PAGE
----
There is a rising threat of holiday scams.
Clever criminals caught out thousands of holidaymakers last year, the criminals managed to sell holidays to them that did not exist.
Action fraud revealed that on average travellers lost £1,380, overall £7 million was taken.
Mark Tanzer chief executive of the Travel trade organisation Abta said This crime causes very emotional distress and is not just financial. Increasingly sophisticated methods are used by fraudsters and they target destinations at the times of the year when demand is high, and the availability limited. Because they are aware that people will be looking for good deals.
Victims of the scam often find out just before they travel, or even when they get to the resort that they have been defrauded. Then it is very difficult to find a legitimate replacement booking. Which makes the financial costs and emotional distress even worse.
Scams that they are using.
One in four cases involves payment for accommodation, with upmarket villas that are offered without the owner’s knowledge or are fictitious. With France and Spain being the most common countries affected by this issue.
There was more than half 53% of the scams related to airline tickets. With those visiting family and friends in Africa and the Indian subcontinent particularly targeted.
Stay safe from the scammers.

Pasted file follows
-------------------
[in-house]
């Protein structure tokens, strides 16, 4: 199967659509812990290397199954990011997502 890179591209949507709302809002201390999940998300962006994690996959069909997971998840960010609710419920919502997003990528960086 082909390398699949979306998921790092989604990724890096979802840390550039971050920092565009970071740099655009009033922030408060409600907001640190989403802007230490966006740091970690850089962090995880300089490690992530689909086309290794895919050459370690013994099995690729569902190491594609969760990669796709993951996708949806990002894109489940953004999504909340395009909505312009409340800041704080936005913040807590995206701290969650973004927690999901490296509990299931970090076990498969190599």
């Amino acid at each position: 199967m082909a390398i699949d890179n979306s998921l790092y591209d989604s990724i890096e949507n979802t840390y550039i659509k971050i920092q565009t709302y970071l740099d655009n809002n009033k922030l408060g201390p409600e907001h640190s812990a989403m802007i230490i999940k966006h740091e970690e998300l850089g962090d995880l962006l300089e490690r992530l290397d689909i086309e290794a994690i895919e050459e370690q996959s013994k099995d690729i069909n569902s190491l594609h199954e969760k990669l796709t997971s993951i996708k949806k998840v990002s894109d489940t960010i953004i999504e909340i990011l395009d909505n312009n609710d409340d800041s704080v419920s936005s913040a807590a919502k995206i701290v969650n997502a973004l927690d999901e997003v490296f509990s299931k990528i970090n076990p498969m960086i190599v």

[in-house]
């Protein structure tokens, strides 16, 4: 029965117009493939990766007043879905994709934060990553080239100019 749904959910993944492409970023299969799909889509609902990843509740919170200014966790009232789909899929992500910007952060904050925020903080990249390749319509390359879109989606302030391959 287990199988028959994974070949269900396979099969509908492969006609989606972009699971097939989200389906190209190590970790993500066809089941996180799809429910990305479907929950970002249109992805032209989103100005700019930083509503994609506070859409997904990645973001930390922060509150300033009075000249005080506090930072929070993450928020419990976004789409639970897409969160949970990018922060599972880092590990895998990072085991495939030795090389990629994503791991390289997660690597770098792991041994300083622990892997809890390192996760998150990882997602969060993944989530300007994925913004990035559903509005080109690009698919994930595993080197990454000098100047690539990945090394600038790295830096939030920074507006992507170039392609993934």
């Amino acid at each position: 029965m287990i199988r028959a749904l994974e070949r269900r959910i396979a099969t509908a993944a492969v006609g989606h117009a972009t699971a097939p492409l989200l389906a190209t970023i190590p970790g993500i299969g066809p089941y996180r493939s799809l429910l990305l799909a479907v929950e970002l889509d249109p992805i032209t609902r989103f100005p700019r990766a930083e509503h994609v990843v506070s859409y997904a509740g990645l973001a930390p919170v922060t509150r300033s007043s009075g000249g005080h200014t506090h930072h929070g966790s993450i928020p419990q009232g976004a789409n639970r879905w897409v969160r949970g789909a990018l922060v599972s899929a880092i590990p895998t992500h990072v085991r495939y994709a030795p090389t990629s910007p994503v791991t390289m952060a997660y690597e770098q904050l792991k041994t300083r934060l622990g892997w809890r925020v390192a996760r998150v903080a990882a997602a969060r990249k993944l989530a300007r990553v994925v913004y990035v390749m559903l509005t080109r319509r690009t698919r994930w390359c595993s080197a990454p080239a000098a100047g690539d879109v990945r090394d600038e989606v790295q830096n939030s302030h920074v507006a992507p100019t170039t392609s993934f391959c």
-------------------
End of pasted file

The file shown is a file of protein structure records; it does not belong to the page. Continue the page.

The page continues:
It is very easy to be caught out by the scammers.
Some victims in their 20s and 30s who work in the media still got caught out by well-executed villa scams.
To try and keep you safe, Which has the following advice.
- If the price for your flight or holiday is considerably cheaper than the average cost elsewhere, you should be suspicious. Charging significantly less is often a sign that there may be a scammer behind the offer.
- Looking out for official logos is a good way to check the authenticity of holiday booking, travel agent and tour operators.
- Popular holiday booking websites such as Airbnb and Holiday Lettings are a great place to find accommodation at a reasonable price, but watch out for fake listings – scammers have figured out that they can use the popularity of these sites to dupe people and make some quick cash.
- If a bank transfer is your only option for payment, this should set alarm bells ringing. You should be especially cautious if you’re asked to pay directly into a private individual’s bank account. Paying by direct bank transfer means your money will be very difficult to trace should something go wrong and is not refundable.
- Do a thorough search to check the company’s credentials. If a company is defrauding people, there’s a good chance you will find out pretty quickly by reading several reviews.
- Getting something for free is incredibly rare and so if you’re being offered a free holiday, you should be on your guard. If something seems too good to be true, it probably is.
- Be careful of secondary ticketing sites. Scammers know which events are popular and which have limited tickets, so will try and take advantage of people willing to pay high prices
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